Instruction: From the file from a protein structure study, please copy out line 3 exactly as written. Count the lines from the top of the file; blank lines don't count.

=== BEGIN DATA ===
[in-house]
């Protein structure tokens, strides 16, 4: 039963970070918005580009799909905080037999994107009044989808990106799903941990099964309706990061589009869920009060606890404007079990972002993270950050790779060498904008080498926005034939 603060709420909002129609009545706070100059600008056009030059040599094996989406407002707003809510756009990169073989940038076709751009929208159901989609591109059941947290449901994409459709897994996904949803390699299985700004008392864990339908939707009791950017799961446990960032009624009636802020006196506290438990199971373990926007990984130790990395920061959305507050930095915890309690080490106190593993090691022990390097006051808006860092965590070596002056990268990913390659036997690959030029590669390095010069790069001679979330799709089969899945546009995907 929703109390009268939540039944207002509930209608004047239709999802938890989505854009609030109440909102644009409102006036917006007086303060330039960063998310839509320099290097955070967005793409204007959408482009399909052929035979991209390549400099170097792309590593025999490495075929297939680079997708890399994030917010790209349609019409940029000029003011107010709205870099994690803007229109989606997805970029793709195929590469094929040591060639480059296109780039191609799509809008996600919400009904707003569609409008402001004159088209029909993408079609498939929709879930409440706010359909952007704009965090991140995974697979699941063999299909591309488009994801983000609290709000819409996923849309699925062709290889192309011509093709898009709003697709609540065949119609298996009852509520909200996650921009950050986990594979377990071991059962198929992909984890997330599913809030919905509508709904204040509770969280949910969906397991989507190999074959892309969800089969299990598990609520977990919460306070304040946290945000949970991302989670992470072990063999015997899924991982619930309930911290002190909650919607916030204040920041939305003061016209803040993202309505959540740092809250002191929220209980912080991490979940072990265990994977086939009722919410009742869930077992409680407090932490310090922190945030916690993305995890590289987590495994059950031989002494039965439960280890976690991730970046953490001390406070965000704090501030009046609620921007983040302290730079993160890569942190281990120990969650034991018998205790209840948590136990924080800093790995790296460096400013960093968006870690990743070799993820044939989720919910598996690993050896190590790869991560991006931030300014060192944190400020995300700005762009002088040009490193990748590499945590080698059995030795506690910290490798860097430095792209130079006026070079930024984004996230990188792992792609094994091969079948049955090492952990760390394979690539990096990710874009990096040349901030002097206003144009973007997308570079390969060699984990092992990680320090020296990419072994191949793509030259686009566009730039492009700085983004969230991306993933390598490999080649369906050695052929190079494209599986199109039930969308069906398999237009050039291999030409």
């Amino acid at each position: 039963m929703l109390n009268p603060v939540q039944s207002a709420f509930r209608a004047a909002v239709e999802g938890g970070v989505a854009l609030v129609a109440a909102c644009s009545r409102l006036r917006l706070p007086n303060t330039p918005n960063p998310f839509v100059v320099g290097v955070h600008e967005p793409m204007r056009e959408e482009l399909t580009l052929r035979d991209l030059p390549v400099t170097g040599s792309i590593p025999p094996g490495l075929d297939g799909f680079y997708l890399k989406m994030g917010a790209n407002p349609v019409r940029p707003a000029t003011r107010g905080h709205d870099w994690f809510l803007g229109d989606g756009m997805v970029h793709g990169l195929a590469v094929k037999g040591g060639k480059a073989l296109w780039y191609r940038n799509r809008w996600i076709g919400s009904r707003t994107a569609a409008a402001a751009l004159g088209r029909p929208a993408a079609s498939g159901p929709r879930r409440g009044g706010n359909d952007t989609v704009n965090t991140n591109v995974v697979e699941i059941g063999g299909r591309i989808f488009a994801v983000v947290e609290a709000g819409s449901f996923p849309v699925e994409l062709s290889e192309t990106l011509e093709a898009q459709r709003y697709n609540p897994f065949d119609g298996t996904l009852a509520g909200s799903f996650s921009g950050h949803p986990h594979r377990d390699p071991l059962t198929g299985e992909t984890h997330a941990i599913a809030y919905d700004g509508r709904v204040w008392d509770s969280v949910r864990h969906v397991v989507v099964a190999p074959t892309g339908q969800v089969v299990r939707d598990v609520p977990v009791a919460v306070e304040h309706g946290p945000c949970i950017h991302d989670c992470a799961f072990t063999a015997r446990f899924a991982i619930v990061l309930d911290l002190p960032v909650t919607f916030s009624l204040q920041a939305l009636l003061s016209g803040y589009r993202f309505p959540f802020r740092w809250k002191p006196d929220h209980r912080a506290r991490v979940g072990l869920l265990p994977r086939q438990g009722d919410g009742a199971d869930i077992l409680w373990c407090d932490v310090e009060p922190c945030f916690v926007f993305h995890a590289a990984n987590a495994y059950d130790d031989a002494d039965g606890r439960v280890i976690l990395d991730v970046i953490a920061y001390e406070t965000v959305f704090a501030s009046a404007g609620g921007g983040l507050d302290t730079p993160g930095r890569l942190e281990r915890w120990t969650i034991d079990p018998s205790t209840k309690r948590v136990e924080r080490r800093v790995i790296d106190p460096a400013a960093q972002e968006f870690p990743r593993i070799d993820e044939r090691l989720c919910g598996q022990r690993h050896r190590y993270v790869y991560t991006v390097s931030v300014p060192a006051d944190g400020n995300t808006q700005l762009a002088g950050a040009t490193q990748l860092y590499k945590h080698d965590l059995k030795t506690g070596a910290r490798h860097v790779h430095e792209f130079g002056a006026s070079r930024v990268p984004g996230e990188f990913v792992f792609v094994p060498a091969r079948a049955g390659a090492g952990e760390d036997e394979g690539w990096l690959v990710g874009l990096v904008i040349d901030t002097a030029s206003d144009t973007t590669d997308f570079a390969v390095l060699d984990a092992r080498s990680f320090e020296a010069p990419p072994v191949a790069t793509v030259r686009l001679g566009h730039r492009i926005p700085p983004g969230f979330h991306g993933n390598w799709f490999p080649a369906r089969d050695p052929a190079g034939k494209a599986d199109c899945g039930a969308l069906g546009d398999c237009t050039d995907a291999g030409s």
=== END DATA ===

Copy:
């Amino acid at each position: 039963m929703l109390n009268p603060v939540q039944s207002a709420f509930r209608a004047a909002v239709e999802g938890g970070v989505a854009l609030v129609a109440a909102c644009s009545r409102l006036r917006l706070p007086n303060t330039p918005n960063p998310f839509v100059v320099g290097v955070h600008e967005p793409m204007r056009e959408e482009l399909t580009l052929r035979d991209l030059p390549v400099t170097g040599s792309i590593p025999p094996g490495l075929d297939g799909f680079y997708l890399k989406m994030g917010a790209n407002p349609v019409r940029p707003a000029t003011r107010g905080h709205d870099w994690f809510l803007g229109d989606g756009m997805v970029h793709g990169l195929a590469v094929k037999g040591g060639k480059a073989l296109w780039y191609r940038n799509r809008w996600i076709g919400s009904r707003t994107a569609a409008a402001a751009l004159g088209r029909p929208a993408a079609s498939g159901p929709r879930r409440g009044g706010n359909d952007t989609v704009n965090t991140n591109v995974v697979e699941i059941g063999g299909r591309i989808f488009a994801v983000v947290e609290a709000g819409s449901f996923p849309v699925e994409l062709s290889e192309t990106l011509e093709a898009q459709r709003y697709n609540p897994f065949d119609g298996t996904l009852a509520g909200s799903f996650s921009g950050h949803p986990h594979r377990d390699p071991l059962t198929g299985e992909t984890h997330a941990i599913a809030y919905d700004g509508r709904v204040w008392d509770s969280v949910r864990h969906v397991v989507v099964a190999p074959t892309g339908q969800v089969v299990r939707d598990v609520p977990v009791a919460v306070e304040h309706g946290p945000c949970i950017h991302d989670c992470a799961f072990t063999a015997r446990f899924a991982i619930v990061l309930d911290l002190p960032v909650t919607f916030s009624l204040q920041a939305l009636l003061s016209g803040y589009r993202f309505p959540f802020r740092w809250k002191p006196d929220h209980r912080a506290r991490v979940g072990l869920l265990p994977r086939q438990g009722d919410g009742a199971d869930i077992l409680w373990c407090d932490v310090e009060p922190c945030f916690v926007f993305h995890a590289a990984n987590a495994y059950d130790d031989a002494d039965g606890r439960v280890i976690l990395d991730v970046i953490a920061y001390e406070t965000v959305f704090a501030s009046a404007g609620g921007g983040l507050d302290t730079p993160g930095r890569l942190e281990r915890w120990t969650i034991d079990p018998s205790t209840k309690r948590v136990e924080r080490r800093v790995i790296d106190p460096a400013a960093q972002e968006f870690p990743r593993i070799d993820e044939r090691l989720c919910g598996q022990r690993h050896r190590y993270v790869y991560t991006v390097s931030v300014p060192a006051d944190g400020n995300t808006q700005l762009a002088g950050a040009t490193q990748l860092y590499k945590h080698d965590l059995k030795t506690g070596a910290r490798h860097v790779h430095e792209f130079g002056a006026s070079r930024v990268p984004g996230e990188f990913v792992f792609v094994p060498a091969r079948a049955g390659a090492g952990e760390d036997e394979g690539w990096l690959v990710g874009l990096v904008i040349d901030t002097a030029s206003d144009t973007t590669d997308f570079a390969v390095l060699d984990a092992r080498s990680f320090e020296a010069p990419p072994v191949a790069t793509v030259r686009l001679g566009h730039r492009i926005p700085p983004g969230f979330h991306g993933n390598w799709f490999p080649a369906r089969d050695p052929a190079g034939k494209a599986d199109c899945g039930a969308l069906g546009d398999c237009t050039d995907a291999g030409s």